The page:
Use the squeegee to pull ink over the design and through the screen, stopping after you have passed over your design. You will want to hold the squeegee at a 45-60 degree angle and apply pressure. There are two sides to the squeegee – be sure to use the side labeled for fabric.
Repeat one more time for a total of 2 ink passes. Set your squeegee aside and carefully peel up the corner of your screen.
You will want to do a few test prints before doing your final print. The science of screen printing is all about how you pull the squeegee and it will take some practice to get it just right! However, I love prints that aren’t perfect. The little ink blots, bleeds and uneven ink give it that screen printed look. In fact, I love using screens over and over because they tend to get a more distressed look as time goes on.
Tips for an even silkscreen print:
- Pull the ink down in one direction for every pass. Changing directions (such as down to up or side to side) increases the likelihood of ink bleeding through.
- Apply an even layer of ink and not too much.
- Apply a moderate amount of pressure. You’re pulling thick ink through tiny little mesh squares so it does require some pushing as you pull the squeegee.
- Check your squeegee before you pull – one side of the red squeegee is marked for fabric and that will give you the best print on fabric.
- Practice! You’ll get a feel for the art as you continue printmaking!
Remove screen and painter’s tape.
To clean up your screen, put any ink you can back into your ink pot. Take off the painter’s tape and rinse out screen. Lay Speed Screen down with the shiny side up and blot with paper towel. Put it back on the white carrier sheet and let it dry completely before the next use.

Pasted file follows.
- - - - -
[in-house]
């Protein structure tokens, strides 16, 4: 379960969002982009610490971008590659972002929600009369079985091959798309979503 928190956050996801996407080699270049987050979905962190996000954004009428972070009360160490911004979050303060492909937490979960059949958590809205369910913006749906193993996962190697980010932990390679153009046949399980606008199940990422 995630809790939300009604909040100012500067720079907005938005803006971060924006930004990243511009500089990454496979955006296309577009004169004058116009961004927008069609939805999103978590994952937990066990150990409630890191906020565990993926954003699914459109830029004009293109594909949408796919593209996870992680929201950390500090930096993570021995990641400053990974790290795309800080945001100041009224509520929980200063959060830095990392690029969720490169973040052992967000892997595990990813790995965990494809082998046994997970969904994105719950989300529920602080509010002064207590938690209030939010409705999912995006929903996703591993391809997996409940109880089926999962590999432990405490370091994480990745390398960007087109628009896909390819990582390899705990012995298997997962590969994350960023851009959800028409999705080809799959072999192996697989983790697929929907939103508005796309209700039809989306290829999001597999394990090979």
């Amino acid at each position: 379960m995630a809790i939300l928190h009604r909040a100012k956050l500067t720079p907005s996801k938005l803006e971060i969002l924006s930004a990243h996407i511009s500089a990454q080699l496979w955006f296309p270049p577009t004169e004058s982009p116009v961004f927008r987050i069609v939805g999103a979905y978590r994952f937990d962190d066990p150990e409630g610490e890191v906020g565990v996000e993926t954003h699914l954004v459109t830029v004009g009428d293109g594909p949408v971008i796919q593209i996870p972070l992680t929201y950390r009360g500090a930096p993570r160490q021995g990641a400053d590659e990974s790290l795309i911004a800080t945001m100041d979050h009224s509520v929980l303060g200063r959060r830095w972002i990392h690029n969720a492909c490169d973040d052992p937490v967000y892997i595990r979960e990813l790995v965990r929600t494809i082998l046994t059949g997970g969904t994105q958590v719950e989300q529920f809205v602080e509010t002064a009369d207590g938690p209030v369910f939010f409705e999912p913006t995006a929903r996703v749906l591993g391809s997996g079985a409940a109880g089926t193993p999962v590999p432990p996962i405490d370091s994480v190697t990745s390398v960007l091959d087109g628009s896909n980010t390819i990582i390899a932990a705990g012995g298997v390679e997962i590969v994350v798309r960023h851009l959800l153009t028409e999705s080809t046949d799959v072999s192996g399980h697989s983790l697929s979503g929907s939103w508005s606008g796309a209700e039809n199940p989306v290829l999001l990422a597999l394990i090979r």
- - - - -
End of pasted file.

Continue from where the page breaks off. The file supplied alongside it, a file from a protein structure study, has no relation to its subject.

Heat Setting Ink
Before sewing with your fabric you will want to heat set the ink so it will be fully washable. Let your ink dry first. Then put a piece of copy paper over your design.
Iron with a hot iron for 1-2 minutes. The heat should be between 275-375*. Most irons get plenty hot on a high heat or cotton setting.
Attach silk screen to a frame for DIY Screenprinting
Depending on your project, you may want to attach the screen to the included frame. I recommend doing this if you are printing more than one of the same design. The frame makes it easy to pick up your design off your substrate with less error. You won’t spend any time taping your design to the surface that you’re printing, so it’s really the best option if you are making multiple items. You can always decide to attach your Speed Screen to a frame later.
Here is how to do it:
Place your screen on the back of the frame with the exposure side facing up.
Use the screen cord to secure the screen into the frame. Push the cord over the edges of the Speed Screen and into the grove or channel in the wood.
Use the screwdriver to shove it in. This will require a little bit of pushing.
Continue until you have met back with the cord where you started. Trim cord if necessary.
Ta-da! The screen may feel like it isn’t going to be very smooth as you are pushing in the cord. But keep going, the cord will keep it night at taut.
Now you are ready to print with your framed Speed Screen.
If you are using the included squeegee and frame you will have to pull from the side of these design since it won’t fit top to bottom.
Now you’ll have a stack of printed fabric to use in sewing projects! Pair them with each other or with other fabrics! These are so fun in quilt blocks, zipper pouches and more! I even made this little tray for sewing notions!
I hope you enjoyed this post! DIY Screenprinting is so fun, I hope you have a chance to try it.
Stay tuned for more DIY Screenprinting ideas with Speedball!
Check out how to make DIY Red Panda Plush Toys with a 2 color process!